Ma Rainey’s Black Bottom (onstage at the Mark Taper Forum September 1 – October 16, 2016) was written shortly after August Wilson moved to St. Paul, Minnesota in 1977. There, Wilson worked as a cook for a social services agency, earning $88 a week. It was enough money to give him the freedom to write, and from that freedom sprang the story of a jazz artist and her band in 1920s Chicago. Wilson considered Ma Rainey’s Black Bottom his first real play, and the piece that prompted the idea for his 10-play magnum opus, The American Century Cycle, which chronicles each decade of African-American experience in the 20th century.
For over 25 years, Center Theatre Group has celebrated Wilson’s work, whether it be through productions at our theatres, educational programming, or assisting with his development process. Many of the staff members participating in Ma Rainey’s Black Bottom worked with Wilson, and remember the playwright sitting in our rehearsal rooms, quiet and regal, listening to his characters’ voices ebb and shift. Or taking a break on The Music Center Plaza to read the newspaper in the sunshine. Or in the audience of the Taper, night after night, silently honing his work.
It seems only fitting that with the second-to-last installment of Center Theatre Group’s production of The American Century Cycle, we return to the beginning of Wilson’s playwriting career, before any of these memories were made. As our 50th Anniversary Season approaches, we revisit one of the first works of one of America’s greatest playwrights, and in so doing, retrace our own history.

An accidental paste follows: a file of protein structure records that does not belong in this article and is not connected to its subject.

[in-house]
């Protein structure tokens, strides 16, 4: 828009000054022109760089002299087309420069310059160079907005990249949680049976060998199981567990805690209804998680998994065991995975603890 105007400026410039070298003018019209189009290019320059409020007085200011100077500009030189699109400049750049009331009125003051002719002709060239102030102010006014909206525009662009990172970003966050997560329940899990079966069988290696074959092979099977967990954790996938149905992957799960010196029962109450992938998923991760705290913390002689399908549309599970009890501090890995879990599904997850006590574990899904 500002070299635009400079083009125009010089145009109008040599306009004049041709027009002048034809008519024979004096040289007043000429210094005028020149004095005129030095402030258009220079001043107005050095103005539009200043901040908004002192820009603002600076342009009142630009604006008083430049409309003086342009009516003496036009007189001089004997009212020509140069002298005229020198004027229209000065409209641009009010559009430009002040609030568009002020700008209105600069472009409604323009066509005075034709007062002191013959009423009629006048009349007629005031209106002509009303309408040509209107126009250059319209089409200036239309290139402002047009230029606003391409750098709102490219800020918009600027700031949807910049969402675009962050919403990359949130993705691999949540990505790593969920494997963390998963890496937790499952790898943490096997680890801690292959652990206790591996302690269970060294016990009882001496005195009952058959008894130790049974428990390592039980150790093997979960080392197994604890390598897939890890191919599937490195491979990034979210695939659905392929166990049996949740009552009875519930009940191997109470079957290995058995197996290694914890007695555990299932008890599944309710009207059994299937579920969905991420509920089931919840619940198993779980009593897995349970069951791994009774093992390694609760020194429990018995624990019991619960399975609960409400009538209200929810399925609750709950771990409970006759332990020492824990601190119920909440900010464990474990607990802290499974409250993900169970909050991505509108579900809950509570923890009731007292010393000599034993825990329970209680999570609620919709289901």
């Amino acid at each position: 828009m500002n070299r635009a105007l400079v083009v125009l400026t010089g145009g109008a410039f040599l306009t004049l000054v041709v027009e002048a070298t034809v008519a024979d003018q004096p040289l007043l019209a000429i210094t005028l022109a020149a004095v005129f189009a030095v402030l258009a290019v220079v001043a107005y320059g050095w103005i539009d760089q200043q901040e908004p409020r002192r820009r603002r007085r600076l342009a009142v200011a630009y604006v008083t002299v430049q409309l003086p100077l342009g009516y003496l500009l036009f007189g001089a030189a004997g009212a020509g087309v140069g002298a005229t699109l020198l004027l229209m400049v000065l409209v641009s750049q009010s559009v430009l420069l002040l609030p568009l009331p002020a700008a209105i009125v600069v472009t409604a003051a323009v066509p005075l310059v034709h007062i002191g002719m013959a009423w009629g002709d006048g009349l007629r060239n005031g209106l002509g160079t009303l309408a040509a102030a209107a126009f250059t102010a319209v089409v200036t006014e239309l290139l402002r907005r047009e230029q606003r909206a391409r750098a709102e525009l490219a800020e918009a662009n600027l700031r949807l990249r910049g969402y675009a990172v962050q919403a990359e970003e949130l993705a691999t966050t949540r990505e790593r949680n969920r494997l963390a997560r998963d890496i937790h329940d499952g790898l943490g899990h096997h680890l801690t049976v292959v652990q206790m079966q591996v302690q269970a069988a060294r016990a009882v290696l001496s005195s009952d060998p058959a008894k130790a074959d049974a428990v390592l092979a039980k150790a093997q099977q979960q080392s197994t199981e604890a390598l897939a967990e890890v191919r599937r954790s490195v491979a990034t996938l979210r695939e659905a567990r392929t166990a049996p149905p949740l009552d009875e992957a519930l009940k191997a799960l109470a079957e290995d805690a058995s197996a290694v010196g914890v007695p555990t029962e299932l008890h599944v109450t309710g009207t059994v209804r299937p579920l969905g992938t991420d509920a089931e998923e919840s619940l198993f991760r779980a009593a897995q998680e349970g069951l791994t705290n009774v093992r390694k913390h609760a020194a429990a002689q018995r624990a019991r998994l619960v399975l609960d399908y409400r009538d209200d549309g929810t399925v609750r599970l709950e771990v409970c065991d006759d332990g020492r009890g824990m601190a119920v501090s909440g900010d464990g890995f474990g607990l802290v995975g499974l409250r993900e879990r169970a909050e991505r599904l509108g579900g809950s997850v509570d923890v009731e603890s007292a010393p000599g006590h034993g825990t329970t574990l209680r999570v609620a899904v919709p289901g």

In the 1980s, Center Theatre Group joined a network of regional theatres producing Wilson’s plays. As Founding Artistic Director Gordon Davidson wrote in the program for our production of The Piano Lesson in 1990, "This ‘theatre network’ has afforded plays the opportunity of moving from one theatre to the next with a kind of continuity—one different from commercial touring—an opportunity which promotes the play’s ongoing development."
It was an incredible period, for us and for him…It was that magical, perfect collaboration between August and us as a theatre, helping him complete this Cycle that was so important to him."
This process of production sharing was helmed by Yale Repertory Theatre Artistic Director Lloyd Richards—one of the great modern American theatre directors—and his producer Ben Mordecai, the only person other than Wilson to work on all 10 plays in the Cycle. Wilson traveled with the plays from theatre to theatre, analyzing and editing at each stop. It was this slow, methodical development process that enabled Wilson to perfect his works before they moved to New York.
Center Theatre Group participated in such production sharing for seven of Wilson’s 10 plays—The Piano Lesson (1990), Two Trains Running (1992), Seven Guitars (1996), Jitney (2000), King Hedley II (2000), and the World premieres of Gem of the Ocean (2003) and Radio Golf (2005).
The plays left a trail of awards in their wake. Our co-production (with Yale Repertory Theatre) of The Piano Lesson alone won four NAACP awards, five Drama-Logue Awards, an LA Drama Critics Circle Award, five Tony Award® nominations, and a Pulitzer Prize for the playwright. Our co-production of Jitney at the Royal National Theatre of Great Britain won the Olivier Award for Best New Play.